On Wind, and Trees, and a Friend Named Evelyn
The weather-guessers predicted heavy winds to begin at 4:00a.m., so on my first trip to the bathroom before dawn (there are usually at least three), I opened the front door to stillness and a couple of blurry stars beneath wispy veils of cloud cover. Maybe they meant 4:30a.m. But I’ll be asleep again by then. So I crawled back into bed, and the next time I opened my eyes, the sun was about two hands above the field line, and the trees had clearly been waving their branchy arms for a few hours now (they looked well into it with no signs of stopping). I put on my farm chore clothes and got to work.
I’ve always wanted to experience the moment when the winds pick up during the night. I’ve had the privilege many times to stand on our deck in daylight and face the gathering clouds to the west, watching as the limbs of the blue spruce and yellow maples along the ridge received the rolling unfolding of a good thunderstorm. It’s the most gorgeous of dances—long branches waving back and forth as thick trunks stand firmly planted in the ground. I look for the place where the trunk itself begins to sway, and it’s about one-third of the way up.
But at night, when such details are shrouded in darkness, I’ve only been shaken awake by the bang of our metal roof, never on the porch listening to the breeze become a howling crescendo of fully-engaged atmospheric rapturous symphony. In such a moment, I’d have to rely on my ears to capture and interpret the meaning of whistles and howls, my hair and skin to register the fierceness of a gust, while my eyes, sans glasses, squint through a muted ombre of grays that gives only hints of the shapes around me—the stand of young mulberry saplings just off the front deck, the bricks that form a circle around the hollowed out standing stump of the dead apple tree, the outline of our two trucks parked on the slanted driveway. All of it is familiar in my memory but indistinct at 4:00a.m. I’m grateful for the extra hours of sleep, of course, and look forward the next cold front that brings such a wild gift in its hands for my other senses to enjoy.
On a somewhat related topic, have you ever wrapped your arms around the trunk of a tree during strong winds? Rather a personal question, I know. But if you can, please try it today before the winds die down. It won’t necessarily make you a Tree Hugger (not that there’s anything wrong with that), but the sensation of swaying along with something whose roots are embedded way below one’s unattached feet is simply unforgettable. And a bit dizzying. I recommend selecting a tree big enough to catch the wind and distribute that movement throughout its lanky frame, but not so large that your fingertips can’t touch when you reach your arms around the rough bark. It also helps to press your torso and legs into the trunk of the tree, like the squirrels do when they’re resting mid-climb on their way to the nest at the top. And finally, close your eyes. I accept that I may have taken our relationship to a new and unexpected level. I appreciate your patience and open-mindedness (and, I want to hear how this goes for you. Please comment here at this post, or via the contact page on this blog).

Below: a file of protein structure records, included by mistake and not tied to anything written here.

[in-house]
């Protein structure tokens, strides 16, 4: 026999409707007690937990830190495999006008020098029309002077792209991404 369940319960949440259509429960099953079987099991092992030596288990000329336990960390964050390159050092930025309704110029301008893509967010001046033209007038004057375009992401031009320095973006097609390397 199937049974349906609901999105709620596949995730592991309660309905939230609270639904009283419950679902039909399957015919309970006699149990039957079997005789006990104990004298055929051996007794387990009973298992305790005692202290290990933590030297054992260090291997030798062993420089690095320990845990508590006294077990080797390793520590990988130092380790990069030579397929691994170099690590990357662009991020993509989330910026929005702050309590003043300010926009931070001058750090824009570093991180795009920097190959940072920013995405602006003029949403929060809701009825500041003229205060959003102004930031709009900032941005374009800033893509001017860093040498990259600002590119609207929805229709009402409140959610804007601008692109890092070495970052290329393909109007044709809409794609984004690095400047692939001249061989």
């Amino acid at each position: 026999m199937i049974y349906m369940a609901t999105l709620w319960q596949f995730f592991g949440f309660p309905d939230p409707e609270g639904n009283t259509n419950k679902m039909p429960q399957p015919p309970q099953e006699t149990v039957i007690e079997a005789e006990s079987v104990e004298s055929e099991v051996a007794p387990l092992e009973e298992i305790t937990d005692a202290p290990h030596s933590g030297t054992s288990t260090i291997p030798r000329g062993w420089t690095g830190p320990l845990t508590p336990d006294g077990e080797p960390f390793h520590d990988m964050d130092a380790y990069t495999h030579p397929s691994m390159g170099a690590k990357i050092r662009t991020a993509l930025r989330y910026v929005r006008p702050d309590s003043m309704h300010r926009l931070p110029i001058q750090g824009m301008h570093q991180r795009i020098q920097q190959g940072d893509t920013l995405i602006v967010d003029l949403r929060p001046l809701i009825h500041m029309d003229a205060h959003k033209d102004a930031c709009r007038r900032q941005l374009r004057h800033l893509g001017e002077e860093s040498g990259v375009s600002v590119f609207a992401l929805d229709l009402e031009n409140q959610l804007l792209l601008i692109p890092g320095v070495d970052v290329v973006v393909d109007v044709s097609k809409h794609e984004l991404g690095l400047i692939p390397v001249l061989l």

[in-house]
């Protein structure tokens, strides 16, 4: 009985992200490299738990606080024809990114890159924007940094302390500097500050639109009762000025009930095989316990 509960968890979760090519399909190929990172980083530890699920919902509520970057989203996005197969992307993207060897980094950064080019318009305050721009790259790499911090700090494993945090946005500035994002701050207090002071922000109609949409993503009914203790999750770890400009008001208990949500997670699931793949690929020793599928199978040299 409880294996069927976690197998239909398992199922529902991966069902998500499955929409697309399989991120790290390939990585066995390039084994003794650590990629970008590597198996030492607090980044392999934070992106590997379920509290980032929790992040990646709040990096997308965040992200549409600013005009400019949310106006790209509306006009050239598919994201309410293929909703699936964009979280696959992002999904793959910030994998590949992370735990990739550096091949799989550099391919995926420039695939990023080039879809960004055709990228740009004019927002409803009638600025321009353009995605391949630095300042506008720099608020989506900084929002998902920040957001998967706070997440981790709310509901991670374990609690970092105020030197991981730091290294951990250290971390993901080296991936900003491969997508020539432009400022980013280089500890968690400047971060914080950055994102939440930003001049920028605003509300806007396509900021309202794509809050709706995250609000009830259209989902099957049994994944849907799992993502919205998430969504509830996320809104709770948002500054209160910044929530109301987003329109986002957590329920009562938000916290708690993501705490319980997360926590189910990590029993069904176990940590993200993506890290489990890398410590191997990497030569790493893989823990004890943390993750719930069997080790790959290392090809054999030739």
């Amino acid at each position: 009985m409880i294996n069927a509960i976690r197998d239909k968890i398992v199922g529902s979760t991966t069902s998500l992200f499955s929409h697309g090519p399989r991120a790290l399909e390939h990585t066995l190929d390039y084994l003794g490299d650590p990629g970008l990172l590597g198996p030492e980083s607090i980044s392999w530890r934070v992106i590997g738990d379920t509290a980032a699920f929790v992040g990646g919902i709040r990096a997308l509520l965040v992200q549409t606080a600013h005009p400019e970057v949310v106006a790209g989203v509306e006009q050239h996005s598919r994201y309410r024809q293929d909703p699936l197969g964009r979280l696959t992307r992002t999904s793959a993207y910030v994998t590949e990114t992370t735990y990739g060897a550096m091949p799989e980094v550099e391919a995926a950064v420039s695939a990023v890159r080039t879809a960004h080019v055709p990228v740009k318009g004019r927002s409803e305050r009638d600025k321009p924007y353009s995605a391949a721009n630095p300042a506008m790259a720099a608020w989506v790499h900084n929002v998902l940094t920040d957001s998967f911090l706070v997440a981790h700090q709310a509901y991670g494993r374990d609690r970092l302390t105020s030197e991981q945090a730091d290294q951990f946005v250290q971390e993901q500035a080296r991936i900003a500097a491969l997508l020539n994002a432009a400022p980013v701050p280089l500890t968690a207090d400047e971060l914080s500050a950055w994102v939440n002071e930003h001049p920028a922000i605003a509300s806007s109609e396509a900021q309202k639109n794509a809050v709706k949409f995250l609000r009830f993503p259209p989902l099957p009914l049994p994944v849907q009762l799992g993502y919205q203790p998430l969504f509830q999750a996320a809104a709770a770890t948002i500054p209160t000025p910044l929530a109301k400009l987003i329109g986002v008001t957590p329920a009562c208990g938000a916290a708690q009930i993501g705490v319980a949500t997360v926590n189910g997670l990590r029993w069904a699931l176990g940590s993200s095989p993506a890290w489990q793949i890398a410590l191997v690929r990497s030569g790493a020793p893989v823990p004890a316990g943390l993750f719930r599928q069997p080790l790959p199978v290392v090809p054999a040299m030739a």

Those same weather-guessers have announced a High Wind Warning, to “remain in effect until 10:00p.m. EST this evening” (guess where I’ll be at 10:01?), “with winds out of the west 25 - 35mph, and gusts up to 58mph.” I have no way to confirm the accuracy of that windspeed prediction, but if we have hatches to batten down, they have indeed been battened. The rabbit hutches are wrapped in blue tarps that are now flapping and snapping in the wind (do rabbits need earplugs? I wonder…), which is testing the strength of the bungee cords I bought at a local dollar store. I’ll check them again, long before 10:00p.m., and more than once. In the meantime, I’ve decided to work on a couple of inside projects: hauling some old bookshelves from the attic and setting them up the studio/downstairs guestroom where I’ll reorganize and store my art supplies. That should take me through lunch and just before dinner. And then I’ll make a few books.
A friend of mine, Evelyn, showed me the art and craft of bookbinding shortly after my father passed away. His death took the creative wind out of me for a couple of years. Let me just say how rare that was, to not put my hands to any sort of artistic pursuit for that long a time. Art quilts were my thing for over a decade, and I dabbled in painting and other projects that required the occasional use of a glue gun. But when dad died, so did the motivation and curiosity. Until Evelyn came out to the farm for lunch, and brought her tote bags full of book board, PVA glue, waxed thread, jute, and a handmade cradle for punching holes in the creases of the signatures that would become pages. In between bites of chicken salad and raspberries, and by the end of the weekend long after Evelyn left for home, I made twelve blank journals and never looked back. I think I heard dad cheering…
While the wind rearranges the landscape and the trees dance on the other side of the living room windows, it’s satisfying to be about my own windless rearranging inside, following a gentle muse wherever it leads me, and making note of the relationship between the Creations outside and the creative impulse that ripples and stirs within each of us. There are lessons only a windy day can teach us.
By 10:00 o’clock tonight, I wonder what will look different…on both sides of the living room windows.
Now, go hug that tree and let me know what you think.